Thursday, 27 August 2009

Interview with Brian Mullaney

I've always thought of myself as an ideas man with something of an entrepreneurial mindset. However the more things I try which don't come to fruition only serve to weaken my motivation, undermine my resolve. That said, real entrepreneurs need failure.

In the States, a failed business is almost a prerequisite for future success. It's worn like a badge of honour, stripes earned in the hard battle of business. In the UK, people who start a business which fails are seen by some as fools, yet those who enjoy even a modicum of success are revered by the same people. Many of the wealthiest self-starters have been bust, dusted themselves down and succeeded at the next attempt, or third or fourth. The desire or need to succeed is the driving force and what sets them apart from those happy in employment and especially those unhappy in employment whilst wishing they had the gumption to break free.

The UK and especially the UK press, loves a failure; easier to mock having never tried than to try, fail and risk being mocked. It's pretty negative when you consider how many people think or believe they have a business in them. Americans get a bad wrap when it comes to their patriotism, jocks chanting 'U.S.A, U.S.A...' don't help, but the American Dream and all it stands for drives many regular Joes to become pretty special Joes. A lack of formal class system may help; every man is born equal. Of course all men are not born equal but the belief of a level playing field is a great motivator when the gun goes off.

It bothers me, having had a small business (which didn't necessarily fail insofar as I got a reasonable price for it) that didn't set the world alight, my motivation to do it all again is waning. I remember when setting up Studley's how pumped up I was that I was doing something I enjoyed and that I was in charge and that it was all my own work and what the future might hold. It ran for just under 18 months and I had the most stressful but fulfilling time. Not financially fulfilling I might add but I did get a lot of satisfaction. I sold because I lost my nerve and needed the money; a proper entrepreneur would have remortgaged and cracked on. Who knows where he'd have got - the guy I sold it to shut up shop 6 months after I assigned the lease and he was selling all the types of stuff my doubters were encouraging me to sell.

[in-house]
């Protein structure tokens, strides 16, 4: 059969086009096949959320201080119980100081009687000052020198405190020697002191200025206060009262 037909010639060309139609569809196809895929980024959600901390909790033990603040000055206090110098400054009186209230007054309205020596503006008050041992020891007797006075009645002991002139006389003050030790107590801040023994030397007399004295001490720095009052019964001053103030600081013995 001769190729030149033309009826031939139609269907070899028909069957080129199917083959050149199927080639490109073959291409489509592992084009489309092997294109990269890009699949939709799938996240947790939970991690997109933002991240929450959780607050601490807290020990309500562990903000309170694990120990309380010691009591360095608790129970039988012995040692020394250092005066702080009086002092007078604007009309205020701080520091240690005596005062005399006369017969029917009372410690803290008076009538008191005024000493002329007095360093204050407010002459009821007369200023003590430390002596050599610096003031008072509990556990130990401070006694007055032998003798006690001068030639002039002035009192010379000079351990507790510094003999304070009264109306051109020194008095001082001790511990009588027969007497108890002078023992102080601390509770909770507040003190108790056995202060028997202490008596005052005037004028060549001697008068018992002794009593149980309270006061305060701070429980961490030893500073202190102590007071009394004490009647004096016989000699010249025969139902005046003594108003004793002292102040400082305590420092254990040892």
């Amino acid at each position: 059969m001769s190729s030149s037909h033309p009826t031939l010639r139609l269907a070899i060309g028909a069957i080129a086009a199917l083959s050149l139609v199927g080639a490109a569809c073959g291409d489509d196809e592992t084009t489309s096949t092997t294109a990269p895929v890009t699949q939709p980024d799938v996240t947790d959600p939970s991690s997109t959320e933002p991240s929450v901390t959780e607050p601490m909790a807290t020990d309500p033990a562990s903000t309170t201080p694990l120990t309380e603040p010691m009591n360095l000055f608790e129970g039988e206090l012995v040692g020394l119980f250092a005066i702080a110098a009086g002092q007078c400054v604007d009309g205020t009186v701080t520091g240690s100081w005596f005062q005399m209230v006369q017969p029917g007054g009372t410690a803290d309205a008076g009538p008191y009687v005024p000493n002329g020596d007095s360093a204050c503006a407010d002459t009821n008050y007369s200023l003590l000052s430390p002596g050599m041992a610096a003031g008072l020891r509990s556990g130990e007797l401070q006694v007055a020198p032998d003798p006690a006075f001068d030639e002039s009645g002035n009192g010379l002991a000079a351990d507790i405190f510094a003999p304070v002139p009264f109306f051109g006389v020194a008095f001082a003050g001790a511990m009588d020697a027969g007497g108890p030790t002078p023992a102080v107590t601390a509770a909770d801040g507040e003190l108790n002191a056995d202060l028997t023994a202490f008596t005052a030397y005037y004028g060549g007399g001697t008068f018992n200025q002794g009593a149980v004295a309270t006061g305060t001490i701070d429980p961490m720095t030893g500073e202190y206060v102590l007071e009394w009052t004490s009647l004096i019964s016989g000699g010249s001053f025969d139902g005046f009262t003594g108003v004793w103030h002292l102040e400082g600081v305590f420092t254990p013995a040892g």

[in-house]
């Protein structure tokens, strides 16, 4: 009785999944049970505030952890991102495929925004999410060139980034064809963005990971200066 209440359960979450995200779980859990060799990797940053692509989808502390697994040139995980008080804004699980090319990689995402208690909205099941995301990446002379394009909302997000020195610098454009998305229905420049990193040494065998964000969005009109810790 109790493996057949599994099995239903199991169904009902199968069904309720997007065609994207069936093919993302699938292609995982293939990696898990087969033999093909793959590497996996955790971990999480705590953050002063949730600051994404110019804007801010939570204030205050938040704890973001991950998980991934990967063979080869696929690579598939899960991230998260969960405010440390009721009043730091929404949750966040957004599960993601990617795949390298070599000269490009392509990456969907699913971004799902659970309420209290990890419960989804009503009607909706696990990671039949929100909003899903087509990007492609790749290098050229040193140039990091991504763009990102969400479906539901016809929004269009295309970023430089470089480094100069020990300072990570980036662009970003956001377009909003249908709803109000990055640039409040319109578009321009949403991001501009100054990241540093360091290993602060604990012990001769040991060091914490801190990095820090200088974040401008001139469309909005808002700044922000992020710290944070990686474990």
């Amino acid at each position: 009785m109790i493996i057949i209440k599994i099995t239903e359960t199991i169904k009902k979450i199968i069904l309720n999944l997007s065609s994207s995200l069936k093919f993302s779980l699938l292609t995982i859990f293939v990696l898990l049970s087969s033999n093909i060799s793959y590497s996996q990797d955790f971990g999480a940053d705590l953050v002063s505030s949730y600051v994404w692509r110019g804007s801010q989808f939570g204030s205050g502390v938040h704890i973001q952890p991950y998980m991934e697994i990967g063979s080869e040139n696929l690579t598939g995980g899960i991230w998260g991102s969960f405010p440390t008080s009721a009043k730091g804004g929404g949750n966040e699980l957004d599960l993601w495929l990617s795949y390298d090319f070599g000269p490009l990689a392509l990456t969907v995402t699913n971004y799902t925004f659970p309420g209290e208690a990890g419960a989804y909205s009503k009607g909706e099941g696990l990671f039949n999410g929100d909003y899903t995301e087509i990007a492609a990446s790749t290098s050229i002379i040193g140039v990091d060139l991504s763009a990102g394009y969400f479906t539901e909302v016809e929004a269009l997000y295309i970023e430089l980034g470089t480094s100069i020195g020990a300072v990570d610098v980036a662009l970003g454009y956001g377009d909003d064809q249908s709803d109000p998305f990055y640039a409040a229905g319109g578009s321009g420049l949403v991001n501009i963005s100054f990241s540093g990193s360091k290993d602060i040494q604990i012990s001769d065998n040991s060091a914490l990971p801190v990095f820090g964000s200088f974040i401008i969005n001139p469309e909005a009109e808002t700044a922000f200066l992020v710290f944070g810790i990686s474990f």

Anyway, I'm writing all this because of an interview I just read with Brian Mullaney, the founder of The Smile Train. The Smile Train posted the link on Twitter and, as he will be at the dinner we're invited to in October I thought it would be a good opportunity to find out about the man. To say he's been successful is an understatement. It seems like he's very persuasive and got a lot of very influential people on board. He started an ad agency, ran it for six years, made so much money he could do pretty much whatever he wanted. Instead of buying the boat and joining the golf club he decided to start a charity. He runs it just like a business though, hiring and firing, paying proper rates for good people and ultimately he raises $100m a year and has just 42 staff. To date his organisation has fixed over 500,000 smiles which makes him not just an entrepreneurial businessman, but also something of a philanthropist and inspiration. I'm sure he pays himself well but why the hell not, I think he probably deserves it!

Success isn't defined by starting the next Web 2.0 hit or making a million dollar bonus in the city, it's about believing in what you're doing, acheiving your goals - whatever they are - and then acheiving some more and never giving up.

The full article is here.

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